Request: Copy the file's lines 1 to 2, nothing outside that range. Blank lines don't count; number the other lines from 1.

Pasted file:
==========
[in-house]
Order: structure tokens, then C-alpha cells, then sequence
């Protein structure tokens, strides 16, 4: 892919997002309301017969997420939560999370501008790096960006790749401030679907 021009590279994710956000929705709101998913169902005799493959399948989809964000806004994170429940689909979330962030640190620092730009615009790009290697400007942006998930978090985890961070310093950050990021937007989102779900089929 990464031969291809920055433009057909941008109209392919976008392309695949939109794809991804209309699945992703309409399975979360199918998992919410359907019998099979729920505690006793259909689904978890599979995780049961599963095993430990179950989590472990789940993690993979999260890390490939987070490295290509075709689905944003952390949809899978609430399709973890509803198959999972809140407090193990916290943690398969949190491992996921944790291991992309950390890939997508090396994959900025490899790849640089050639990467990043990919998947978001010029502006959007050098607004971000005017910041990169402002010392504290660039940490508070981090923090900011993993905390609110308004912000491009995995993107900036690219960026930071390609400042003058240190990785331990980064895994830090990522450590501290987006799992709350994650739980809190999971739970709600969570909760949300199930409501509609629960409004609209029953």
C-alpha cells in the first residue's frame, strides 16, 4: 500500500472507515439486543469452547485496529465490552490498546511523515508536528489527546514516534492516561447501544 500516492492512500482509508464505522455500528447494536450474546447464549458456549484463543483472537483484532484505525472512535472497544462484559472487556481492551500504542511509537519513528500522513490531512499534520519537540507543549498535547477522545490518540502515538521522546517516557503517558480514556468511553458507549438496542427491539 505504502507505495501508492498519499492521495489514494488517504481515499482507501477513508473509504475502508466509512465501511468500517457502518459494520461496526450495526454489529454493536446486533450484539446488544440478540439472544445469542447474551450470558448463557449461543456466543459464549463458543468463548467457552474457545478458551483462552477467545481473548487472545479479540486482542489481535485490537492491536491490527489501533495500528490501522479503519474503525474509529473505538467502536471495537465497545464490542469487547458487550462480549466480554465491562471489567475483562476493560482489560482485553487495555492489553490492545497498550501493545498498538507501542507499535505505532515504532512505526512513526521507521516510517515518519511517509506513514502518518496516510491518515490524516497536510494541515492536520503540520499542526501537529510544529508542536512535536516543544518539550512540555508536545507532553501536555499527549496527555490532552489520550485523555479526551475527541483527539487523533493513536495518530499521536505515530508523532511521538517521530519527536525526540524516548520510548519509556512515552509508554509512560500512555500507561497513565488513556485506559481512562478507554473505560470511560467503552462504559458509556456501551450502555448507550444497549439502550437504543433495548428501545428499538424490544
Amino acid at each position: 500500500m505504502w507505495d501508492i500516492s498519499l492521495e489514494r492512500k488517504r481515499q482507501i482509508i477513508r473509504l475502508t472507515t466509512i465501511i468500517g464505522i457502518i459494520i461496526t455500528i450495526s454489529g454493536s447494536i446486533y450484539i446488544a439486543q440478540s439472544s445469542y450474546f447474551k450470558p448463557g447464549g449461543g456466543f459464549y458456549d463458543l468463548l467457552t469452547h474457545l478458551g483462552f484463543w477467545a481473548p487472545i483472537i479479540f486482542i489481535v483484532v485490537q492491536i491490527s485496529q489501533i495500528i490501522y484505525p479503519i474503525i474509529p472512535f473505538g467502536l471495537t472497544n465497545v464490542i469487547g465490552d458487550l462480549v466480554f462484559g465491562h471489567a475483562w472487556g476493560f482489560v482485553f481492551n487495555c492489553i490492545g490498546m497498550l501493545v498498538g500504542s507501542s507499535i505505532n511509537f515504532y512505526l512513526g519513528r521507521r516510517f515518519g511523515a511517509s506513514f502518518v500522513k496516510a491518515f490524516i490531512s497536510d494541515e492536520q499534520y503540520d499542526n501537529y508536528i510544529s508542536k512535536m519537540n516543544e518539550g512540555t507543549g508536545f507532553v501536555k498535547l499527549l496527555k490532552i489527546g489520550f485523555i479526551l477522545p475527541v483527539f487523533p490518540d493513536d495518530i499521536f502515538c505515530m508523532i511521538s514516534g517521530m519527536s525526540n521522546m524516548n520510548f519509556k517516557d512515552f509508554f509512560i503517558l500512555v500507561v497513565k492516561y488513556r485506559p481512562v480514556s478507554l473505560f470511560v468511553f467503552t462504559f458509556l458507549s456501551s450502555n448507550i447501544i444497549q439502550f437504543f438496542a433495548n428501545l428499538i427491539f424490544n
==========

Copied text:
[in-house]
Order: structure tokens, then C-alpha cells, then sequence